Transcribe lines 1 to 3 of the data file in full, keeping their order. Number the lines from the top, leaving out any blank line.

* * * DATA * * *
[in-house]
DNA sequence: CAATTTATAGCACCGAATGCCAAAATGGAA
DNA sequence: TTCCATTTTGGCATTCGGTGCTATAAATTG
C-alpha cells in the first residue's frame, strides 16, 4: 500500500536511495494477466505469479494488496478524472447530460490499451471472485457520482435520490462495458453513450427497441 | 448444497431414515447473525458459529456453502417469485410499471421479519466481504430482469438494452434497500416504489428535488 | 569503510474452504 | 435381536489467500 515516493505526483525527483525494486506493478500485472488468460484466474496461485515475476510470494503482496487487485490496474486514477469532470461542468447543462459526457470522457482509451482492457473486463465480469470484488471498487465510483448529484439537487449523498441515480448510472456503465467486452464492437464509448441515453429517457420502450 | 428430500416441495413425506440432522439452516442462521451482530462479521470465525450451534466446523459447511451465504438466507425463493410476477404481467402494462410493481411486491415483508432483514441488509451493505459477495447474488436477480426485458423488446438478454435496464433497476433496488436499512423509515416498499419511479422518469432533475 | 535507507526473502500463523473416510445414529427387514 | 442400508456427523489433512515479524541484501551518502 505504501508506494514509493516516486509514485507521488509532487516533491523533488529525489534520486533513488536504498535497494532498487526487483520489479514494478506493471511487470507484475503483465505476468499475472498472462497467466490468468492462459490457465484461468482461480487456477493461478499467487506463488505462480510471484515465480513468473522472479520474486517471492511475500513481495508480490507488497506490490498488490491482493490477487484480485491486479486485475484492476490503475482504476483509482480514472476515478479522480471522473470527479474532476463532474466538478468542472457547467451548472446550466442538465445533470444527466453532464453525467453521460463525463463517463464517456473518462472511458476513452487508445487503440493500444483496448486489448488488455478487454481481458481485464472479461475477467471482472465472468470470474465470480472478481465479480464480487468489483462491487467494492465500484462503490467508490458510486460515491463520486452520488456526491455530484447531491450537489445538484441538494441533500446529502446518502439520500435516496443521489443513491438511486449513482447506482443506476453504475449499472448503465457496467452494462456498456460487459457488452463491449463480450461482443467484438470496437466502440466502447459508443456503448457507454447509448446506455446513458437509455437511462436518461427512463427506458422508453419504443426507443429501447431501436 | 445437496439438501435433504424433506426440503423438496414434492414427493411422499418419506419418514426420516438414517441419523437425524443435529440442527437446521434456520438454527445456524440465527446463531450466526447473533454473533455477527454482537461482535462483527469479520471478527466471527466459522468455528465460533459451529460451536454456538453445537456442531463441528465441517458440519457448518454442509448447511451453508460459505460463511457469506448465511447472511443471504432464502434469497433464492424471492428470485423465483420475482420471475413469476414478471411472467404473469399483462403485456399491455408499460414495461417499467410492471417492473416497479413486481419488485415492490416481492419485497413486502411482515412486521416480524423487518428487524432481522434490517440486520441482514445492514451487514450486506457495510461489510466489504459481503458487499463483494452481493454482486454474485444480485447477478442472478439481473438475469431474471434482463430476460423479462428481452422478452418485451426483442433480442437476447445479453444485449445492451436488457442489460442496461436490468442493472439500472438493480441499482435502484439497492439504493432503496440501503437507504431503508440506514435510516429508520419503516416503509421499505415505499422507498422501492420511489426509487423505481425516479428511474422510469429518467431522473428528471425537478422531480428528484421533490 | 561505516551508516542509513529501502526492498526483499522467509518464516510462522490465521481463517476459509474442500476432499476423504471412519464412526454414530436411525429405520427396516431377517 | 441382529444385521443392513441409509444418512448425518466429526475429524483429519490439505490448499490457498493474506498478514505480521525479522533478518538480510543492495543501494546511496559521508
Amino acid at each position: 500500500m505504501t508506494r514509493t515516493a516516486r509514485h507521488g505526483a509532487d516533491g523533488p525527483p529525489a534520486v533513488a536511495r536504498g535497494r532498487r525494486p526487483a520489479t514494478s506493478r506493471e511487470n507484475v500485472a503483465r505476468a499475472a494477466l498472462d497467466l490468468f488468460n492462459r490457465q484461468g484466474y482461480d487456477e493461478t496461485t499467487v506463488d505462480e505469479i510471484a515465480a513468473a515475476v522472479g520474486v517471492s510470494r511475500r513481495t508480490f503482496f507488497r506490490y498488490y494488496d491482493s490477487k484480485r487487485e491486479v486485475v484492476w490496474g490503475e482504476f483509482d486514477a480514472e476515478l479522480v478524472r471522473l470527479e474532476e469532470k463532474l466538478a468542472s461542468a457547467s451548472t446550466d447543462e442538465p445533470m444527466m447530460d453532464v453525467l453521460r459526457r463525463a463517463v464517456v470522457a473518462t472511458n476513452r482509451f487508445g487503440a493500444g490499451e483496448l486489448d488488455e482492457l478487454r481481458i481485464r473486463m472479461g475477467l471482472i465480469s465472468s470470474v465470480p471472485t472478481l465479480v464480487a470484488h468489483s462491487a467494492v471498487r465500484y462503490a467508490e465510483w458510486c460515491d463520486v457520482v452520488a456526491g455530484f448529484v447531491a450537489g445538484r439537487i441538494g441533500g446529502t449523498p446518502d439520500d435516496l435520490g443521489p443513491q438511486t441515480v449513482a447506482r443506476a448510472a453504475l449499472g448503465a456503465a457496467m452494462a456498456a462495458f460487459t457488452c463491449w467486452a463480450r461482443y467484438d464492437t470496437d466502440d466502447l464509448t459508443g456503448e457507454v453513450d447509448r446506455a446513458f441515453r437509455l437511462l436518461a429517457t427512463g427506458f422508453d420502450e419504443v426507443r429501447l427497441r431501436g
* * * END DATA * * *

[in-house]
DNA sequence: CAATTTATAGCACCGAATGCCAAAATGGAA
DNA sequence: TTCCATTTTGGCATTCGGTGCTATAAATTG